Red or green, not all traffic signal timing treated equally

We’ve all sat at busy intersections, waiting for the traffic light to turn green.

Some streets seem to get more green time than others, which might seem unfair. In other instances, the preference goes to drivers making a left turn.

It’s a frustrating situation for motorists trying to predict a signal’s cycle, but not every intersection is treated equally.

Generally, there’s a method to the madness when it comes to traffic signal sequencing and timing, said Brian Hoeft, director of the Regional Transportation Commission of Southern Nevada’s traffic management center.

Hoeft oversees the engineers who control traffic signal timing across Clark County, while also monitoring traffic patterns captured on 600 cameras mounted on local freeways and streets.

Anita from Henderson wanted to know how drivers can predict which light will turn green first.

That all depends on where you’re driving, and when.

A combination of factors helps determine traffic signal timing, including pedestrian activity, street width and the average number of vehicles passing through an intersection on any given day, Hoeft said. Differences are broken down further during weekdays and weekends, along with morning and evening commutes.

Traffic engineers carefully study the information to decide when the priority should be given to motorists driving straight through an intersection, and when preference should be given to those making a left turn.

“This mainly has to do with moving platoons of vehicles through several consecutive green lights,” Hoeft said. “To make this happen, at one light we may need to run the left turn first, and sometimes we need to run it last to make everything fit.”

And then there are the cases when you might see a green light trigger for both a left turn and a straight lane on the same side of the street. Intersection geometry is factored in those instances, Hoeft said.

Grand plans for Grand Teton

Richard from Las Vegas wanted to know if any improvements are planned for Grand Teton Drive, between Fort Apache and Oso Blanca roads.

“It is narrow and lined with boulders,” Richard wrote in an email to the Road Warrior.

Las Vegas city officials are planning some pretty big improvements for Grand Teton, but you’re going to have to wait for a couple of years.

Designs are underway for an upgrade along Grand Teton between Fort Apache and El Capitan Way, including a bridge overpass at U.S. Highway 95, Las Vegas city spokeswoman Margaret Kurtz said.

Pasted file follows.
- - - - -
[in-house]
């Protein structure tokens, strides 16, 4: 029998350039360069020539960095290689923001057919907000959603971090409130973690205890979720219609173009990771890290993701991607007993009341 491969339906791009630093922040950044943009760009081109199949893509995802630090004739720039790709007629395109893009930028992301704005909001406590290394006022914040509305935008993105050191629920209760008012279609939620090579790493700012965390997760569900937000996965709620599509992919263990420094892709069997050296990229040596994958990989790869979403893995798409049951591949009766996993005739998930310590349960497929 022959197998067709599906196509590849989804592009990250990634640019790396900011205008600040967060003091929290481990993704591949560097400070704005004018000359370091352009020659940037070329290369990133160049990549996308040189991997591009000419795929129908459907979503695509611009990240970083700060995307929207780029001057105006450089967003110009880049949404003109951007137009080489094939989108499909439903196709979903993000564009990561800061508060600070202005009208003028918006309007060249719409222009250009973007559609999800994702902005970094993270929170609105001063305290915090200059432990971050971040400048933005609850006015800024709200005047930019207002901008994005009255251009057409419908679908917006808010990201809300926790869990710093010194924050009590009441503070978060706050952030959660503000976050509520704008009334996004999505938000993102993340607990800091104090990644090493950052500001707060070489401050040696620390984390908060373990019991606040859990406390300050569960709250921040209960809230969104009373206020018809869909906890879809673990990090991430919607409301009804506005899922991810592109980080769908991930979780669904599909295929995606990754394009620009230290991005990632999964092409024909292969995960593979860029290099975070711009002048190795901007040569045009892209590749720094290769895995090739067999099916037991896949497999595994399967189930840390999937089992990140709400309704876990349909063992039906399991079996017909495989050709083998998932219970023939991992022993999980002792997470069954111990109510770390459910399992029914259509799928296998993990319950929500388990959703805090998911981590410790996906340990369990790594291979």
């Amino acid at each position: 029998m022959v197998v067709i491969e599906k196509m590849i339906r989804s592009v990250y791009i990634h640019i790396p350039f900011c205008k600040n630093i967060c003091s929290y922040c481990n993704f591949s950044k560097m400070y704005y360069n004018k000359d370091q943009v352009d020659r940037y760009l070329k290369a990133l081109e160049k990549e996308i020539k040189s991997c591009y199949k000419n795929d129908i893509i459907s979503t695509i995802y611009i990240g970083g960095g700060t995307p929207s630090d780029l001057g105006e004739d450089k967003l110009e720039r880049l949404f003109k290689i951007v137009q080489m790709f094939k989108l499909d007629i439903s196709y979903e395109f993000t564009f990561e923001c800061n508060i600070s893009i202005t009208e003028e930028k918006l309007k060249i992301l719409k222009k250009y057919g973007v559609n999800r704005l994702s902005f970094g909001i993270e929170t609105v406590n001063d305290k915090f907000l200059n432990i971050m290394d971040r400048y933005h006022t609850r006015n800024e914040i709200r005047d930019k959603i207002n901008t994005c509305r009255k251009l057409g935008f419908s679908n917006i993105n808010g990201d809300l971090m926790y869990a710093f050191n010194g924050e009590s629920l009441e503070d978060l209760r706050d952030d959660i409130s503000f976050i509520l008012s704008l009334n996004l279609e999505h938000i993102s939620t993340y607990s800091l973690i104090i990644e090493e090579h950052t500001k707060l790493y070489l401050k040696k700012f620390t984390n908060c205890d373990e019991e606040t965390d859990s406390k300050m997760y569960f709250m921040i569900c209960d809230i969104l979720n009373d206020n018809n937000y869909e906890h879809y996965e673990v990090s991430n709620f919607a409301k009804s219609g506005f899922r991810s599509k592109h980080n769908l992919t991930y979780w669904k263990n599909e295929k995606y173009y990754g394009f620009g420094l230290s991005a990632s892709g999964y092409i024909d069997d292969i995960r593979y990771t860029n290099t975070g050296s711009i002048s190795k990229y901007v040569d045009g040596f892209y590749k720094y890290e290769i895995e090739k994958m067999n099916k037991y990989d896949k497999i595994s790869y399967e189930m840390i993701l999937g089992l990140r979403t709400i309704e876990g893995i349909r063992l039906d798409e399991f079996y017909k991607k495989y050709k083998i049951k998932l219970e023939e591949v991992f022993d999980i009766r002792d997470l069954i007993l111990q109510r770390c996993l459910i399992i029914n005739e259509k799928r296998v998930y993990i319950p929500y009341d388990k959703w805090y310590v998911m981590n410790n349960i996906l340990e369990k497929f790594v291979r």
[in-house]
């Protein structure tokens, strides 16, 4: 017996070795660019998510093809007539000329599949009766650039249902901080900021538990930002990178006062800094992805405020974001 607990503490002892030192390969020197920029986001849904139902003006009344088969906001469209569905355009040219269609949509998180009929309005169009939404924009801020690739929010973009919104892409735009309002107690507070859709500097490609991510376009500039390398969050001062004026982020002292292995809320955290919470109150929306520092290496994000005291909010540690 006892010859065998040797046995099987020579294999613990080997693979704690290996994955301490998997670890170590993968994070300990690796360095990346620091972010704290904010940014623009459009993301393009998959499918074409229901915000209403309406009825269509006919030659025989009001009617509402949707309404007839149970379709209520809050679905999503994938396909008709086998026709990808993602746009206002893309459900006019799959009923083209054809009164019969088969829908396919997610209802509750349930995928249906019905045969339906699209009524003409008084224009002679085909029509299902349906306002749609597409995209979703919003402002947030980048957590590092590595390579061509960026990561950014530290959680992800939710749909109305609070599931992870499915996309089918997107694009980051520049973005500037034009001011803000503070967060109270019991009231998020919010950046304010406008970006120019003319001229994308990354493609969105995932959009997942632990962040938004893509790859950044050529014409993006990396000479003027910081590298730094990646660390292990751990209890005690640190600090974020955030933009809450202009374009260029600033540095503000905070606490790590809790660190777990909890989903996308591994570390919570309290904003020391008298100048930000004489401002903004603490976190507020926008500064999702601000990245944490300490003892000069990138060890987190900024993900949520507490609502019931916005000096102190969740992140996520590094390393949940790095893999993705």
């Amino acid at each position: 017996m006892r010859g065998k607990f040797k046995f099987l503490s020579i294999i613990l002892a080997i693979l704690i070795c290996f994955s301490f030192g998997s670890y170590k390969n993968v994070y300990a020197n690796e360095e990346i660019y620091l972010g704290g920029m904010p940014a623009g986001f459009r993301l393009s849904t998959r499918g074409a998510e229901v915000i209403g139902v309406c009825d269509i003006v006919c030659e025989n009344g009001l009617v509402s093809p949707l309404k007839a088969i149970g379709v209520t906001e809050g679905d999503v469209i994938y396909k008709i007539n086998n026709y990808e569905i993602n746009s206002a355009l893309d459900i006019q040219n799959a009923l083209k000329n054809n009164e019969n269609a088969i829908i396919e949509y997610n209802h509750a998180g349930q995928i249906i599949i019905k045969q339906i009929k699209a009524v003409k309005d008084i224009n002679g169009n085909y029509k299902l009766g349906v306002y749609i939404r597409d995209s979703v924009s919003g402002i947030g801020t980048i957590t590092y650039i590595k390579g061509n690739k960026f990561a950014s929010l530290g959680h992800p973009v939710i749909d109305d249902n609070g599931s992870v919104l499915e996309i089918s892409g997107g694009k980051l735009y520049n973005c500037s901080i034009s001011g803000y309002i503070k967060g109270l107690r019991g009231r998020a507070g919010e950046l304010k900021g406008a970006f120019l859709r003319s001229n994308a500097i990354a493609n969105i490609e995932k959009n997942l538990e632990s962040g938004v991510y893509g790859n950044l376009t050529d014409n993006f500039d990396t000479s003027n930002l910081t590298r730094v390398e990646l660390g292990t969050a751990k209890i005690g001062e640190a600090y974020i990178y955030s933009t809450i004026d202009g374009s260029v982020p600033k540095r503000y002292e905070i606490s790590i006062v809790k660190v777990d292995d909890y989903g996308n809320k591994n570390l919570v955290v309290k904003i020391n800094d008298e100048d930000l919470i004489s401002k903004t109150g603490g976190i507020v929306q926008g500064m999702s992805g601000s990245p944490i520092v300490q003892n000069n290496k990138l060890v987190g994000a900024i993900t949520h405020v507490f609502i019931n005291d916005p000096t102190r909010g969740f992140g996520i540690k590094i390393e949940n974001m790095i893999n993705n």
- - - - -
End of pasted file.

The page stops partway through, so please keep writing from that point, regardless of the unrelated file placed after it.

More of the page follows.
The improvement plan was halted during the recession, but construction is expected to finally start in 2019 — if the money is allocated.

“We will need to evaluate next year what funds might be available for the construction,” Kurtz said.

Lane elimination not an option

Jerry from Henderson recently spotted a nasty car accident at Eastern Avenue and Pecos Ridge Parkway and observed it may have been caused by the configuration of the left turn pocket for drivers headed north at the intersection.

“During the morning rush hour, the left turn lane gets backed up and blocks the regular traffic lane,” Jerry said. “The left turn option should be eliminated for safer driving because accidents have happened here for a long time.”

Henderson city officials are drawing up plans to improve that intersection, but eliminating the left turn lane is not an option.

Plans call for lengthening the left-turn pocket from eastbound Pecos Ridge to northbound Eastern, Henderson city spokeswoman Kim Becker said. It’s unclear when the project will be completed.

Rough road

Paul from Las Vegas is among several readers who pointed out that the road is pretty rough along Maryland Parkway and on Paradise Road, between Twain and Tropicana avenues on the east end of the valley.

And, like a lot of us, Paul wants to know if Clark County plans to fix the problem.

County spokesman Dan Kulin said improvements are expected sometime next year for those sections of Maryland and Paradise.

Signal request will be studied

Nancy from Las Vegas wanted to know whether the county planned to install a traffic signal at Twain and Eastern avenues in the east valley.

Kulin said the county wasn’t planning on it, but traffic engineers will study whether a signal is needed at this intersection.

Questions and comments should be sent to Please include your phone number. Follow @RJroadwarrior on Twitter.

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